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Heating proteins to body temperature reveals new drug targets

Heating proteins to body temperature reveals new drug targets
The overall structures of TRPM4cold bound to Ca2+ and TRPM4warm bound to Ca2+, Ca2+ and DVT, or Ca2+ and ATP. The structures are shown as a surface representation with one subunit in cartoon, viewed parallel to the membrane (top row) or from the intracellular side (bottom row). Credit: Nature (2024). DOI: 10.1038/s41586-024-07436-7

Some proteins shift their shape when exposed to different temperatures, revealing previously unknown binding sites for medications, new research has found.

The findings, published in Nature, could revolutionize wide swathes of biology by fundamentally changing how protein structure is studied and leveraged for drug design. The study was led by Van Andel Institute's Juan Du, Ph.D., and Wei Lü, Ph.D.

Proteins generally are investigated at to ensure their stability. However, the new study demonstrates that certain proteins are highly sensitive to temperature and change their shape when viewed at body temperature.

"For a long time, the methods we've used to study proteins require them to be cold or frozen. But in the real world, human proteins exist and function at body temperature," Du said. "Our study describes a new way to study proteins at body temperature and reveals that some proteins drastically alter their structures when warm, opening up new opportunities for structure-guided drug development."

Proteins are the molecular workhorses of the body. Their shape governs how they interact with other molecules to do their jobs. By determining , scientists can create blueprints that guide development of more effective medications, much like locksmiths designing keys to fit into specific locks.

Proteins usually are studied at low temperatures. However, new findings from the labs of Dr. Juan Du and Dr. Wei Lu at Van Andel Institute demonstrate that certain proteins, such as TRPM4, are highly sensitive to temperature and change their shape when viewed at body temperature. This change may expose previously hidden binding sites for medications. Courtesy of the Du Lab and Lü Lab, Van Andel Institute. Credit: Du Lab and Lü Lab, Van Andel Institute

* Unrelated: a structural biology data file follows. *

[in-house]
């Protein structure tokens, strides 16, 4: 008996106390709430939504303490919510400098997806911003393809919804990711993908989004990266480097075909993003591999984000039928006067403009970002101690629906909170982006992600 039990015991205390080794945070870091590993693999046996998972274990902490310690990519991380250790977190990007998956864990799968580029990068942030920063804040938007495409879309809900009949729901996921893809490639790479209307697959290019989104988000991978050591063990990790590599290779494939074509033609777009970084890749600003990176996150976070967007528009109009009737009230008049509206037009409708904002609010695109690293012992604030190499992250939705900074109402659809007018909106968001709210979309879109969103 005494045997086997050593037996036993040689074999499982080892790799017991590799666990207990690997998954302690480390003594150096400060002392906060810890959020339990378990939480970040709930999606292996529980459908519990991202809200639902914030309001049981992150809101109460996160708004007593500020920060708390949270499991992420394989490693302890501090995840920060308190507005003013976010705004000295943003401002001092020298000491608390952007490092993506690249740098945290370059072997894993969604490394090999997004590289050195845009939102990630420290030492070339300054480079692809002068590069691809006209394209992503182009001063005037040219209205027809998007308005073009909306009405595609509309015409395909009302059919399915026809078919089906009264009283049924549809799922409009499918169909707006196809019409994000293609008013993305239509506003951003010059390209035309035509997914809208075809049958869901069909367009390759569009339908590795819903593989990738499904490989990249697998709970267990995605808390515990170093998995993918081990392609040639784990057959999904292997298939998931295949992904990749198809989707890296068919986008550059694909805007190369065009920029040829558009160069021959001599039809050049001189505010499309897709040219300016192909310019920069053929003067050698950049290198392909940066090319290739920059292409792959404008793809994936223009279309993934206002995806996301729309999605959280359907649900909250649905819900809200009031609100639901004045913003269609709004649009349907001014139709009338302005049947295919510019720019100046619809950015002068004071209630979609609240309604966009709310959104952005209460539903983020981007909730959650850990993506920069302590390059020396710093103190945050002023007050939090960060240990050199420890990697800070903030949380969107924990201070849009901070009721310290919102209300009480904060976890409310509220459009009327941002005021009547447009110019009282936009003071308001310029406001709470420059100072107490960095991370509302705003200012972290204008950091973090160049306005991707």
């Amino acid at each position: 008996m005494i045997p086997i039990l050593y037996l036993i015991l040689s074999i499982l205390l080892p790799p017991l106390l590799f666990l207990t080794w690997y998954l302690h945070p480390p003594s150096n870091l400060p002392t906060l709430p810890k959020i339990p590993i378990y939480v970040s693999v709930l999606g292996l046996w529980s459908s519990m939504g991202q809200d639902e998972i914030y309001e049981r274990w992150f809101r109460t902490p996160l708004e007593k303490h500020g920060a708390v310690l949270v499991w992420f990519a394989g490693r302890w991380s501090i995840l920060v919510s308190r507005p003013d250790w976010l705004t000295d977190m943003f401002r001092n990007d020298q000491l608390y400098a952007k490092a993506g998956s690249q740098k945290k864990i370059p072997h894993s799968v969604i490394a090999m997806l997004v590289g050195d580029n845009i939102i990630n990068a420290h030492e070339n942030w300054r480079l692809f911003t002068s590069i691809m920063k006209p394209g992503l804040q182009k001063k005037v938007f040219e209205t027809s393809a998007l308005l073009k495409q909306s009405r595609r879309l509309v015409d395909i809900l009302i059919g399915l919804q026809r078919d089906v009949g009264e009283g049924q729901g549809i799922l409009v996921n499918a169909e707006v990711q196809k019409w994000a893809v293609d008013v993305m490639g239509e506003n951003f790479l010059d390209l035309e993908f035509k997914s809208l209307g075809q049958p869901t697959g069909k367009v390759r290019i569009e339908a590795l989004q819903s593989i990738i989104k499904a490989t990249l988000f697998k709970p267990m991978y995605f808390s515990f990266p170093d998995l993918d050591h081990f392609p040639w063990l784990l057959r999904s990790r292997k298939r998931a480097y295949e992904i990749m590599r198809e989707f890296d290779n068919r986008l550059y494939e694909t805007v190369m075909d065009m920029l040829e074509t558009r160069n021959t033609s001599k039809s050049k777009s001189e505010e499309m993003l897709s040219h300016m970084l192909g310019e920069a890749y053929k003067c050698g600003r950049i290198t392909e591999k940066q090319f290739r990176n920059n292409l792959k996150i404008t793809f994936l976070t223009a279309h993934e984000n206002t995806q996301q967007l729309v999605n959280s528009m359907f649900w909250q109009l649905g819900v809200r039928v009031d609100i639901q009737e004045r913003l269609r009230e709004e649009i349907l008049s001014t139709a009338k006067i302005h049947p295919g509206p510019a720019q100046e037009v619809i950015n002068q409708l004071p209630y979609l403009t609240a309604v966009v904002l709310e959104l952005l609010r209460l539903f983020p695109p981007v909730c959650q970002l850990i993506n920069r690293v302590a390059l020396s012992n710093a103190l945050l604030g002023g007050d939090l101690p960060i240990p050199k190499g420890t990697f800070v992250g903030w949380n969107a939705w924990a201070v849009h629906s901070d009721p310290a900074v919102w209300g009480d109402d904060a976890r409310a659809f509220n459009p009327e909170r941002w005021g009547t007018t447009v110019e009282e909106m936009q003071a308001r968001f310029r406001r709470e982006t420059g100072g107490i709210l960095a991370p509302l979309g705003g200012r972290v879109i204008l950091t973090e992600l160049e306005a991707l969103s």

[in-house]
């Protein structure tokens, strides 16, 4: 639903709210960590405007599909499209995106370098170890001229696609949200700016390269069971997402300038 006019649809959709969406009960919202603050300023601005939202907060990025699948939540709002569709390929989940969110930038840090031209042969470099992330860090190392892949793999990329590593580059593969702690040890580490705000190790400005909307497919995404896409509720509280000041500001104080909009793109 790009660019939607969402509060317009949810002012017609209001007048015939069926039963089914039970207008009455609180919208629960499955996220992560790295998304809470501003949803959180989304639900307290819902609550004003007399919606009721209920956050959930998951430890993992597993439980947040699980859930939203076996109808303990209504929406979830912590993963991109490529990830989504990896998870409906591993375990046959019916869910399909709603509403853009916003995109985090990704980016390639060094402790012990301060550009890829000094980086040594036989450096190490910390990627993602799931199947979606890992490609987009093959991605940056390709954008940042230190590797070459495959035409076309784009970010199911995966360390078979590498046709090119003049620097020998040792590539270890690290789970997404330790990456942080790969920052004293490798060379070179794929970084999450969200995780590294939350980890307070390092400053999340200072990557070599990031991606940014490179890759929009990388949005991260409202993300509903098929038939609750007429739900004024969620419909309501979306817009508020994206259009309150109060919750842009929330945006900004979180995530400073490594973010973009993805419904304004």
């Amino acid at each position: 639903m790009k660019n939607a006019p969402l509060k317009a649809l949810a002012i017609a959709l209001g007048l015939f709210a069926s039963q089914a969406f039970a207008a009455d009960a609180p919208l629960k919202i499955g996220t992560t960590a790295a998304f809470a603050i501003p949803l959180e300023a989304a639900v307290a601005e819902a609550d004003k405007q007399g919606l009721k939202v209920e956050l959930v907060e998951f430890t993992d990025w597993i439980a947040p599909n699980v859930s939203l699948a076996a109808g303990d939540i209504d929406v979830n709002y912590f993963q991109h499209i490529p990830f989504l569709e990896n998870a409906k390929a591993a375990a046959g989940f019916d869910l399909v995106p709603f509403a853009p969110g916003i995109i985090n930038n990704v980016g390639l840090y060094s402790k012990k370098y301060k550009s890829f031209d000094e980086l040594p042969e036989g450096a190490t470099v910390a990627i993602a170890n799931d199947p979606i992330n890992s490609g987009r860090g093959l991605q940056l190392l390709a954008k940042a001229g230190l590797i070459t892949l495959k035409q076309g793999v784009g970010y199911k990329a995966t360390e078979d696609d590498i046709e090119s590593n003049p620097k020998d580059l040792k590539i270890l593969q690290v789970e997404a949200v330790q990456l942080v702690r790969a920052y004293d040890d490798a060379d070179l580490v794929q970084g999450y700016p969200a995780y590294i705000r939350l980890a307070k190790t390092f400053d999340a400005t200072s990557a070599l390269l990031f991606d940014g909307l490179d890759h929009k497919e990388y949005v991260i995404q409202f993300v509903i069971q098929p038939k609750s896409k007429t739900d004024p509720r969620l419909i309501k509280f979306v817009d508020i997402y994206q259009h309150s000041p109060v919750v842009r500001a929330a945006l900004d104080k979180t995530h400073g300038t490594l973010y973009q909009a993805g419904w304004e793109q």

Although it is well known that temperature affects molecular function in the body, studying proteins at physiological temperature has been technologically challenging. The study by the Du and Lü laboratories details how they overcame these issues and provides scientists a roadmap for doing so in their own experiments.

The study focused on a called TRPM4, which supports heart function and metabolism, including the release of insulin. As such, TRPM4 is linked to stroke, and diabetes, among other health conditions.

To visualize TRPM4 at body temperature, the team leveraged VAI's powerful suite of cryo- (cryo-EM), which allow scientists to flash freeze proteins and assemble detailed images of their structures. Rather than using a low-temperature sample, Postdoctoral Fellow Jinhong Hu, Ph.D., and colleagues in the Du and Lü laboratories heated the sample to body temperature before flash freezing it. By doing so, they found that ligands—molecules that bind to proteins—interact with totally different sites on TRPM4 at body temperature than at lower temperatures.

The implications of today's study are far-reaching and reinforce the importance of studying proteins at body temperature to ensure identification of physiologically relevant drug binding sites.

Other authors include Sung Jin Park, Ph.D., Tyler Walter, Ph.D., Ian J. Orozco, Ph.D., Garrett O'Dea and Xinyu Ye of VAI. The cryo-EM data was collected at VAI's Cryo-EM Core and David Van Andel Cryo-Electron Microscopy Suite.

More information: Jinhong Hu et al, Physiological temperature drives TRPM4 ligand recognition and gating, Nature (2024). DOI: 10.1038/s41586-024-07436-7

Journal information: Nature

Citation: Heating proteins to body temperature reveals new drug targets (2024, May 15) retrieved 25 May 2024 from
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